Adoption of Food Safety Measures among Nepalese Milk Producers

Dhanusha District, Nepal. Credit: Divya Pandey, IFPRI
Dhanusha District, Nepal.
Credit: Divya Pandey, IFPRI

Food safety is interlinked with food and nutritional security. Growing urbanization, increase in income, change in taste preference and consumer preference have led to increase in demand for safe food.

A recent IFPRI discussion paper on Adoption of Food Safety Measures among Nepalese Milk Producers investigates the status, cost, and assesses the impact of compliance with food safety measures in milk production in the country.

The authors collected data at the farm level from six districts of Nepal, known for their geographical and institutional diversity of milk production.  Caste, number of children and elders in a family, herd size, access to information, household labour size, perception of households about food safety, assistance provided by milk buyers, and market outlet types were few of the factors associated with the adoption of food safety measures. According to the study, the adoption intensity of food safety practices shows inter and intra district variations.

In 2013, the National Dairy Development Board (NDDB) indicated that the dairy farmers’ inability to adhere to the food safety measures at farm level is responsible for the first important entry points of bacterial contamination in the milk chain of the country. As compared to the international standard, Nepal’s mean total bacterial count (TBC) was nine times higher on farm and 104 times higher in plant, warranting the urgent need of improving quality of milk production.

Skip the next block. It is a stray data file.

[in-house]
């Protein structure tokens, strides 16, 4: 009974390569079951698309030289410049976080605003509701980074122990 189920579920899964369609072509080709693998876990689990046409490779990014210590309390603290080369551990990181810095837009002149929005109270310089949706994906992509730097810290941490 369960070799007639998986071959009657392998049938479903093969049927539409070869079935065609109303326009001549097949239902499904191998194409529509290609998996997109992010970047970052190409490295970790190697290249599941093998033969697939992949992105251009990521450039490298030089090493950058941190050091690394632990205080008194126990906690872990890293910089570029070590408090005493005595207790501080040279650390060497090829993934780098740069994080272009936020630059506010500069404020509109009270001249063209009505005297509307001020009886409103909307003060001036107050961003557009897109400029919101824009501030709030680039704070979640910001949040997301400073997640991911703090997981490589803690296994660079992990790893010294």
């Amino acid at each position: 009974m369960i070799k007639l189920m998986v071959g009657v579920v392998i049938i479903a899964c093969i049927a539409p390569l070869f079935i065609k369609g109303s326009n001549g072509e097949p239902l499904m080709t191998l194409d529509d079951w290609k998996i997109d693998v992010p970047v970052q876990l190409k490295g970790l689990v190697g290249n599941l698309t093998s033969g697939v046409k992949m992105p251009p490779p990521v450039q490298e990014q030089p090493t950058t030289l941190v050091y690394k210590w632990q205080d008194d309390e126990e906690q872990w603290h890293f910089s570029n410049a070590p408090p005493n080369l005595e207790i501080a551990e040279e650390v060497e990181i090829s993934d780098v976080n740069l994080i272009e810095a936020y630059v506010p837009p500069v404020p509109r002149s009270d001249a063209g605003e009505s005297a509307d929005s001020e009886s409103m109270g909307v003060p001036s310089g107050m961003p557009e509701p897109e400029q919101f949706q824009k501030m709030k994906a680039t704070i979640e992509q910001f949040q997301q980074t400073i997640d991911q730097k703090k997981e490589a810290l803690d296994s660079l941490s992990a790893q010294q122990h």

In the process of enhancing the milk production through commercial farming, it becomes more significant to address the issue of clean and hygienic milk production and distribution. Dairy farms can become a harbour of food borne pathogens. Thus, arising the possibility of contaminated milk at the farm itself, which becomes unsafe for consumption despite the proper discretion and treatment along the value chain. Issues such as animal welfare, prevalence of drug residues and antibiotics resistance can be addressed at the farm level. If not dealt with at the farm level, the consumption of contaminated milk can expose the consumers to pathogenic bacteria.

Food safety has emerged as the most valued attribute by both consumers and producers from developed and developing countries. The research findings include that the profitability of farm decreases at the higher level of the adoption of food safety measures, thus, reducing incentives to be involved in the hygienic milk production activities. This gives rise to the need for establishing pricing scheme based on the quality of milk production. While farms producing high quality milk deserve extra bonus, the ones producing low quality milk should be strictly penalized. The government needs to focus on providing subsidies in selling utensils necessary for hygienic milk production and also run a result-efficient training and awareness program.




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